My spouse often remembers how, when she first moved to the United States, at age 25, there were few signifiers for her: every signifier was to her a signified. She could speak fluent English, but she could not joke, laugh, or dream because she didn't know what things meant. This has been my experience in our travels to her native country, Greece: it is difficult to tell the rich from the poor, the liberals from the conservatives, the happy from the angry, etc. It was also, I think, the experience of many in the audience at Baraka's reading: who is this guy, what's he doing, why am I being made to feel this way? A world of meaningless signifieds is intolerable, so they, like sovereign foreigners in their own country, (naturally?) converted Baraka into a signifier, a metaphor for the first idea to enter their heads: racism.
As Lacan shows, "the symptom is a metaphor" (Ecrits 175), "a crossing of the bar" between signifier and signified in which "the signifier enters the signified" (151). This is what happened on our campus and up in New Jersey. The metaphor of Baraka as a racist is a symptom of the psychosis that is American race relations.
Conversely, if symptom is metaphor, "desire is metonymy" (175)-desire is "the maintenance of the bar" (164):
f (S . . . S') ? S(-)s
What this means is that
The signifier installs the lack-of-being in the object relation, using the value of 'reference back' possessed by signification to invest it with the desire aimed at the very lack it supports. The sign - placed between the ( ) represents the maintenance of the bar - which . . . marked the irreducibility in which, in the relations between signifier and signified, the resistance of signification is constituted. (164)
In Baraka, the bar separating signifier (jazz) from signified (black history) is crossed. Though symptom is metaphor, not all metaphor is symptom, and in Baraka, poetry becomes black art and black history. The bar separating arbitrariness from whiteness is metonymically maintained, protecting black art from a reduction to parody.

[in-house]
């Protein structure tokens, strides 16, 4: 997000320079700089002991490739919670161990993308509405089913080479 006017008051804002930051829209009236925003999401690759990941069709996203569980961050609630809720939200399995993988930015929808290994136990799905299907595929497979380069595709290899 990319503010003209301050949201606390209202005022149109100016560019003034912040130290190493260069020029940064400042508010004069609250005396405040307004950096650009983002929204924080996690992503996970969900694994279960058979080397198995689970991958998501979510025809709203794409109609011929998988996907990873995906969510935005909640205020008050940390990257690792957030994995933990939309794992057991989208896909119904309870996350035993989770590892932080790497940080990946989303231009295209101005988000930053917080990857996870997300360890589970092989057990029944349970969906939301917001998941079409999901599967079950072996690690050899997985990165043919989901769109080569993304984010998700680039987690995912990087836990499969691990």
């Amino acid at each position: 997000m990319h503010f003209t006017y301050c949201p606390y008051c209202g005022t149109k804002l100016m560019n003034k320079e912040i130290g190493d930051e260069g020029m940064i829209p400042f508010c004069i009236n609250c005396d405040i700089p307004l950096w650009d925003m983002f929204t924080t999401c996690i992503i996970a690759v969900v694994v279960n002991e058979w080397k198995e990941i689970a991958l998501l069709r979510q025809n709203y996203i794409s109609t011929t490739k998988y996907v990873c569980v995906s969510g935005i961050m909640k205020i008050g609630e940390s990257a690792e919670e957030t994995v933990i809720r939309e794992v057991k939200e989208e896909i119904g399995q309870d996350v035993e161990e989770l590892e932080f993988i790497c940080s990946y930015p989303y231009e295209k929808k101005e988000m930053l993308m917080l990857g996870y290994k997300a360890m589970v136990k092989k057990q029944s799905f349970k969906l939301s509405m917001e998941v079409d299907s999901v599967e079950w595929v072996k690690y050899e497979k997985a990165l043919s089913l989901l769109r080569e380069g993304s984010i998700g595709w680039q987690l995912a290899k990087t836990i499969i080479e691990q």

Semiotics reveals a world of signifiers in which even the signifieds are themselves other signifiers (Colapietro 81-83), an endless web of signification. This is the world of Amiri Baraka, and of any serious artist-a world awash with truth and significance, a world of language liberated from bondage by the arbitrariness of the sign. But it happens also to be a world in which that same liberating arbitrariness itself signifies whiteness. Meaning is a consequence of the splitting of the sign, and Baraka severs arbitrariness and whiteness, making a place in the world for black art.
I would argue further that the three major periods of Baraka's life correspond to the three Lacanian phases of development. The early angry poems illustrate what Lacan calls the need for satisfaction. Those of the middle, Marxist period illustrate the demand for love: here Baraka complicates the race picture by introducing the dynamics of social class and envisioning a just world, a world in which justice is both demanded of the phallic other and is itself the phallic Other. Baraka's later work, and in particular his jazz-poetry performances, like the one I showed you, manifest desire, which is medial in Lacan's structural topography but developmentally final (Feminine Sexuality 81). Desire is when the splitting begun in the mirror phase is complete and the subject is fully spoken by language.
Baraka, Amiri. The LeRoi Jones/ Amiri Baraka Reader. Ed. William J. Harris. New York: Thunder's Mouth Press, 1991.
Butler, Judith. Gender Trouble: Feminism and the Subversion of Identity. New York: Routledge, 1990.
Colapietro , Vincent M. Glossary of Semiotics. New York: Paragon, 1993.
Derrida, Jacques. Limited Inc. Evanston: Northwestern University Press, 1988.
Lacan, Jacques. Écrits: A Selection. Trans. Alan Sheridan. New York: Norton, 1977.
--. Feminine Sexuality: Jacques Lacan and the École Freudienne. Ed. Juliet Mitchell and Jacqueline Rose. Trans. Jacqueline Rose. New York: Norton, 1982.
de Saussure, Ferdinand. Course in General Linguistics. Ed. Charles Bally and Albert Sechehaye. Trans. Roy Harris. La Salle: Open Court, 1972.